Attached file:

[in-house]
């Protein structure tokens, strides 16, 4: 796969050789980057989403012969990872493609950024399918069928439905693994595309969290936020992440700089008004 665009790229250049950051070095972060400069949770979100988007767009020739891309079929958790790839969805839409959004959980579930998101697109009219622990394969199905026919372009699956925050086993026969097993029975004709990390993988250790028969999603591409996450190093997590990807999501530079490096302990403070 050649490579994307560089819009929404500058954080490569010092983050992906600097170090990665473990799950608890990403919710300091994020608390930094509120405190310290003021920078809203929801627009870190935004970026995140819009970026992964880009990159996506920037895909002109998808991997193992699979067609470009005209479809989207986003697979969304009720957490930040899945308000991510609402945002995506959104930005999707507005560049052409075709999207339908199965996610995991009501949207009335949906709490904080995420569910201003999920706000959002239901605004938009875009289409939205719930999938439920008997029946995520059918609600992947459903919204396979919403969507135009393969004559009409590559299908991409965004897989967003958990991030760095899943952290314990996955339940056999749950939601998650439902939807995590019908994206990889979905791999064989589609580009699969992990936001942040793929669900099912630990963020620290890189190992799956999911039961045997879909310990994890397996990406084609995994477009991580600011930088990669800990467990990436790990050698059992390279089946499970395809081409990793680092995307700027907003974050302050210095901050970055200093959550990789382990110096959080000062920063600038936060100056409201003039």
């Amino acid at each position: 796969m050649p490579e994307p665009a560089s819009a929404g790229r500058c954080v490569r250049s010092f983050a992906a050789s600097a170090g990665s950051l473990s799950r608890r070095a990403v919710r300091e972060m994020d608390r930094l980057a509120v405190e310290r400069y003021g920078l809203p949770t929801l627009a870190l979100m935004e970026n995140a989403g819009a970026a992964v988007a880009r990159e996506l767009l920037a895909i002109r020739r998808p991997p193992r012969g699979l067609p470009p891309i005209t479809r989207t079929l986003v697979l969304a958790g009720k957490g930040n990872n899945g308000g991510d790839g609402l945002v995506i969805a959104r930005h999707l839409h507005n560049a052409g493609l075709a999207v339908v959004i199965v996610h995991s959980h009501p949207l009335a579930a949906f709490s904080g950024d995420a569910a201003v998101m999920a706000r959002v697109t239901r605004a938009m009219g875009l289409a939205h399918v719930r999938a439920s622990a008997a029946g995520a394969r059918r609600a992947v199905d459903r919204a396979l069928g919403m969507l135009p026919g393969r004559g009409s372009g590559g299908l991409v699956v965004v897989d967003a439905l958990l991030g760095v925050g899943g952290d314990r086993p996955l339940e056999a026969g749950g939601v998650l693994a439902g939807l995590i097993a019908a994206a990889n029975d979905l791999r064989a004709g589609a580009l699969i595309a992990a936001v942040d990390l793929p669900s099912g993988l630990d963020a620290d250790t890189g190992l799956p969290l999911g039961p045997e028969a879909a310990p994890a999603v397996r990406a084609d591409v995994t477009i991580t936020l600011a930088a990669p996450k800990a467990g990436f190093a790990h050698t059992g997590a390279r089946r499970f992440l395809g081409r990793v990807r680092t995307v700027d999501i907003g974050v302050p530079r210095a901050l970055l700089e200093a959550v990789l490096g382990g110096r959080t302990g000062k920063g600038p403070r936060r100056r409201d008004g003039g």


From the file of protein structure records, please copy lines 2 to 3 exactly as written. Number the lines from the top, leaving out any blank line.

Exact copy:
């Protein structure tokens, strides 16, 4: 796969050789980057989403012969990872493609950024399918069928439905693994595309969290936020992440700089008004 665009790229250049950051070095972060400069949770979100988007767009020739891309079929958790790839969805839409959004959980579930998101697109009219622990394969199905026919372009699956925050086993026969097993029975004709990390993988250790028969999603591409996450190093997590990807999501530079490096302990403070 050649490579994307560089819009929404500058954080490569010092983050992906600097170090990665473990799950608890990403919710300091994020608390930094509120405190310290003021920078809203929801627009870190935004970026995140819009970026992964880009990159996506920037895909002109998808991997193992699979067609470009005209479809989207986003697979969304009720957490930040899945308000991510609402945002995506959104930005999707507005560049052409075709999207339908199965996610995991009501949207009335949906709490904080995420569910201003999920706000959002239901605004938009875009289409939205719930999938439920008997029946995520059918609600992947459903919204396979919403969507135009393969004559009409590559299908991409965004897989967003958990991030760095899943952290314990996955339940056999749950939601998650439902939807995590019908994206990889979905791999064989589609580009699969992990936001942040793929669900099912630990963020620290890189190992799956999911039961045997879909310990994890397996990406084609995994477009991580600011930088990669800990467990990436790990050698059992390279089946499970395809081409990793680092995307700027907003974050302050210095901050970055200093959550990789382990110096959080000062920063600038936060100056409201003039």
């Amino acid at each position: 796969m050649p490579e994307p665009a560089s819009a929404g790229r500058c954080v490569r250049s010092f983050a992906a050789s600097a170090g990665s950051l473990s799950r608890r070095a990403v919710r300091e972060m994020d608390r930094l980057a509120v405190e310290r400069y003021g920078l809203p949770t929801l627009a870190l979100m935004e970026n995140a989403g819009a970026a992964v988007a880009r990159e996506l767009l920037a895909i002109r020739r998808p991997p193992r012969g699979l067609p470009p891309i005209t479809r989207t079929l986003v697979l969304a958790g009720k957490g930040n990872n899945g308000g991510d790839g609402l945002v995506i969805a959104r930005h999707l839409h507005n560049a052409g493609l075709a999207v339908v959004i199965v996610h995991s959980h009501p949207l009335a579930a949906f709490s904080g950024d995420a569910a201003v998101m999920a706000r959002v697109t239901r605004a938009m009219g875009l289409a939205h399918v719930r999938a439920s622990a008997a029946g995520a394969r059918r609600a992947v199905d459903r919204a396979l069928g919403m969507l135009p026919g393969r004559g009409s372009g590559g299908l991409v699956v965004v897989d967003a439905l958990l991030g760095v925050g899943g952290d314990r086993p996955l339940e056999a026969g749950g939601v998650l693994a439902g939807l995590i097993a019908a994206a990889n029975d979905l791999r064989a004709g589609a580009l699969i595309a992990a936001v942040d990390l793929p669900s099912g993988l630990d963020a620290d250790t890189g190992l799956p969290l999911g039961p045997e028969a879909a310990p994890a999603v397996r990406a084609d591409v995994t477009i991580t936020l600011a930088a990669p996450k800990a467990g990436f190093a790990h050698t059992g997590a390279r089946r499970f992440l395809g081409r990793v990807r680092t995307v700027d999501i907003g974050v302050p530079r210095a901050l970055l700089e200093a959550v990789l490096g382990g110096r959080t302990g000062k920063g600038p403070r936060r100056r409201d008004g003039g």